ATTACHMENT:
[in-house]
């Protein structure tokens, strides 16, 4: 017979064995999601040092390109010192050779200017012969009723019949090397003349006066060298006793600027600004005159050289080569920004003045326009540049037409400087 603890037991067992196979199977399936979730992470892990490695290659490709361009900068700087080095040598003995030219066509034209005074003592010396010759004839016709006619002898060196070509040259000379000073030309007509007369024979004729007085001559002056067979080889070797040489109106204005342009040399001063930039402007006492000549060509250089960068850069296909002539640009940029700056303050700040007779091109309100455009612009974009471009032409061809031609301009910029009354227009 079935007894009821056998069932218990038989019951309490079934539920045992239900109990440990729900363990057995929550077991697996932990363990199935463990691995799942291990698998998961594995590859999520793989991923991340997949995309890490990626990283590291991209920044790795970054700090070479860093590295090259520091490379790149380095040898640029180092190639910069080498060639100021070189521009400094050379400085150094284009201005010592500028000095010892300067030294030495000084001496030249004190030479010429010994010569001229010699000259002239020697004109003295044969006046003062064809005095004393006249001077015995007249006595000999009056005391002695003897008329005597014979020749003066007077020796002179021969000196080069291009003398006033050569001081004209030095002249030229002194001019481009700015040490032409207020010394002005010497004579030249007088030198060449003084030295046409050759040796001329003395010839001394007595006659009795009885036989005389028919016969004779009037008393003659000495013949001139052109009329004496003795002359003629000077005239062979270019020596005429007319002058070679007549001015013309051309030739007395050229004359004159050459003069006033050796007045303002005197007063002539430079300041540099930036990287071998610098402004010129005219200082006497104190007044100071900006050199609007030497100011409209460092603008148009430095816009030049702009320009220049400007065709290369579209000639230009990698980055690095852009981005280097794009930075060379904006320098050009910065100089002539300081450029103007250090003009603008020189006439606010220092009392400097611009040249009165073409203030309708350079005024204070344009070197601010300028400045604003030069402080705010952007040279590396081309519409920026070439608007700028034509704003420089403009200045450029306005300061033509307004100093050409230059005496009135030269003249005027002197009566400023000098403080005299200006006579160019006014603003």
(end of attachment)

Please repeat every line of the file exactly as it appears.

[in-house]
């Protein structure tokens, strides 16, 4: 017979064995999601040092390109010192050779200017012969009723019949090397003349006066060298006793600027600004005159050289080569920004003045326009540049037409400087 603890037991067992196979199977399936979730992470892990490695290659490709361009900068700087080095040598003995030219066509034209005074003592010396010759004839016709006619002898060196070509040259000379000073030309007509007369024979004729007085001559002056067979080889070797040489109106204005342009040399001063930039402007006492000549060509250089960068850069296909002539640009940029700056303050700040007779091109309100455009612009974009471009032409061809031609301009910029009354227009 079935007894009821056998069932218990038989019951309490079934539920045992239900109990440990729900363990057995929550077991697996932990363990199935463990691995799942291990698998998961594995590859999520793989991923991340997949995309890490990626990283590291991209920044790795970054700090070479860093590295090259520091490379790149380095040898640029180092190639910069080498060639100021070189521009400094050379400085150094284009201005010592500028000095010892300067030294030495000084001496030249004190030479010429010994010569001229010699000259002239020697004109003295044969006046003062064809005095004393006249001077015995007249006595000999009056005391002695003897008329005597014979020749003066007077020796002179021969000196080069291009003398006033050569001081004209030095002249030229002194001019481009700015040490032409207020010394002005010497004579030249007088030198060449003084030295046409050759040796001329003395010839001394007595006659009795009885036989005389028919016969004779009037008393003659000495013949001139052109009329004496003795002359003629000077005239062979270019020596005429007319002058070679007549001015013309051309030739007395050229004359004159050459003069006033050796007045303002005197007063002539430079300041540099930036990287071998610098402004010129005219200082006497104190007044100071900006050199609007030497100011409209460092603008148009430095816009030049702009320009220049400007065709290369579209000639230009990698980055690095852009981005280097794009930075060379904006320098050009910065100089002539300081450029103007250090003009603008020189006439606010220092009392400097611009040249009165073409203030309708350079005024204070344009070197601010300028400045604003030069402080705010952007040279590396081309519409920026070439608007700028034509704003420089403009200045450029306005300061033509307004100093050409230059005496009135030269003249005027002197009566400023000098403080005299200006006579160019006014603003």